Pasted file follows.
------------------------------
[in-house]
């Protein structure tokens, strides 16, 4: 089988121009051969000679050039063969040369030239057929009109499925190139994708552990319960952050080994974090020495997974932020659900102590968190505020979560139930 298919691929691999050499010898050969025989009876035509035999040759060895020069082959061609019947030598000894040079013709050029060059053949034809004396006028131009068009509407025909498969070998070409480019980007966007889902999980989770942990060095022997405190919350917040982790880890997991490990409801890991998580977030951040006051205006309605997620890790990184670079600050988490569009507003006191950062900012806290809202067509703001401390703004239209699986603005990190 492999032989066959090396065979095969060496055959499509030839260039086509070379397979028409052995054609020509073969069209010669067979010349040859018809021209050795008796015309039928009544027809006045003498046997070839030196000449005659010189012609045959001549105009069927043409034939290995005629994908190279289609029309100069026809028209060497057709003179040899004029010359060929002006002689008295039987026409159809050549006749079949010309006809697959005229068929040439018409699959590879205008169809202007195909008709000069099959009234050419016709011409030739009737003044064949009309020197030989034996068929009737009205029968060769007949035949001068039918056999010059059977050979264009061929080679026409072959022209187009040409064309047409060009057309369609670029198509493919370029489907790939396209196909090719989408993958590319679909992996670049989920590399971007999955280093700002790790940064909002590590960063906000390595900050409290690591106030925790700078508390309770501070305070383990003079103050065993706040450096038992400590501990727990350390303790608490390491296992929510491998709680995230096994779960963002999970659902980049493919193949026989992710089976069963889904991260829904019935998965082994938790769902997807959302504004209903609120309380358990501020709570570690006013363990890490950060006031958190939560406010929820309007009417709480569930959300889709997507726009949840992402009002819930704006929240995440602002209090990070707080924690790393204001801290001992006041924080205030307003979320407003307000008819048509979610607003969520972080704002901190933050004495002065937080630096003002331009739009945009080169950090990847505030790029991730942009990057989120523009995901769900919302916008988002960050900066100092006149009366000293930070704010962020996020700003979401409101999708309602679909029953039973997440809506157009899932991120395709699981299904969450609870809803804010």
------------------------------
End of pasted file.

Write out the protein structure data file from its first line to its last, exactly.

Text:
[in-house]
């Protein structure tokens, strides 16, 4: 089988121009051969000679050039063969040369030239057929009109499925190139994708552990319960952050080994974090020495997974932020659900102590968190505020979560139930 298919691929691999050499010898050969025989009876035509035999040759060895020069082959061609019947030598000894040079013709050029060059053949034809004396006028131009068009509407025909498969070998070409480019980007966007889902999980989770942990060095022997405190919350917040982790880890997991490990409801890991998580977030951040006051205006309605997620890790990184670079600050988490569009507003006191950062900012806290809202067509703001401390703004239209699986603005990190 492999032989066959090396065979095969060496055959499509030839260039086509070379397979028409052995054609020509073969069209010669067979010349040859018809021209050795008796015309039928009544027809006045003498046997070839030196000449005659010189012609045959001549105009069927043409034939290995005629994908190279289609029309100069026809028209060497057709003179040899004029010359060929002006002689008295039987026409159809050549006749079949010309006809697959005229068929040439018409699959590879205008169809202007195909008709000069099959009234050419016709011409030739009737003044064949009309020197030989034996068929009737009205029968060769007949035949001068039918056999010059059977050979264009061929080679026409072959022209187009040409064309047409060009057309369609670029198509493919370029489907790939396209196909090719989408993958590319679909992996670049989920590399971007999955280093700002790790940064909002590590960063906000390595900050409290690591106030925790700078508390309770501070305070383990003079103050065993706040450096038992400590501990727990350390303790608490390491296992929510491998709680995230096994779960963002999970659902980049493919193949026989992710089976069963889904991260829904019935998965082994938790769902997807959302504004209903609120309380358990501020709570570690006013363990890490950060006031958190939560406010929820309007009417709480569930959300889709997507726009949840992402009002819930704006929240995440602002209090990070707080924690790393204001801290001992006041924080205030307003979320407003307000008819048509979610607003969520972080704002901190933050004495002065937080630096003002331009739009945009080169950090990847505030790029991730942009990057989120523009995901769900919302916008988002960050900066100092006149009366000293930070704010962020996020700003979401409101999708309602679909029953039973997440809506157009899932991120395709699981299904969450609870809803804010």